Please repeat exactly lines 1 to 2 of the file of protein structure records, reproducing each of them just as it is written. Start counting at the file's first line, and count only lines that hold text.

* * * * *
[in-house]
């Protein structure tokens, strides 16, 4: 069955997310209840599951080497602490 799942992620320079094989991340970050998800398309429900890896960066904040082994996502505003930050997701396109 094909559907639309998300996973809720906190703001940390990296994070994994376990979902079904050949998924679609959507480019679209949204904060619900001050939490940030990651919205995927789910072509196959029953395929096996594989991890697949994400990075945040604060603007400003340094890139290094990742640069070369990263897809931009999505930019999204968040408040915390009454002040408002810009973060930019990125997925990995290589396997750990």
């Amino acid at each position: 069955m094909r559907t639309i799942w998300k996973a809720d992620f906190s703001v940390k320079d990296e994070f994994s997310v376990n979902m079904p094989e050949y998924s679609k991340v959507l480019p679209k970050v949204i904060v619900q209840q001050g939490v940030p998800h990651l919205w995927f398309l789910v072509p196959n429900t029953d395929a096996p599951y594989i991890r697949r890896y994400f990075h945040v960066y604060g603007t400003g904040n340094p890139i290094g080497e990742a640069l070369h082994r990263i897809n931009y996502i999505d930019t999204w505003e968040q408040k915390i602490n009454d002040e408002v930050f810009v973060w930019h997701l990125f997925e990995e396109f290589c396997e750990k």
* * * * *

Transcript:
[in-house]
């Protein structure tokens, strides 16, 4: 069955997310209840599951080497602490 799942992620320079094989991340970050998800398309429900890896960066904040082994996502505003930050997701396109 094909559907639309998300996973809720906190703001940390990296994070994994376990979902079904050949998924679609959507480019679209949204904060619900001050939490940030990651919205995927789910072509196959029953395929096996594989991890697949994400990075945040604060603007400003340094890139290094990742640069070369990263897809931009999505930019999204968040408040915390009454002040408002810009973060930019990125997925990995290589396997750990």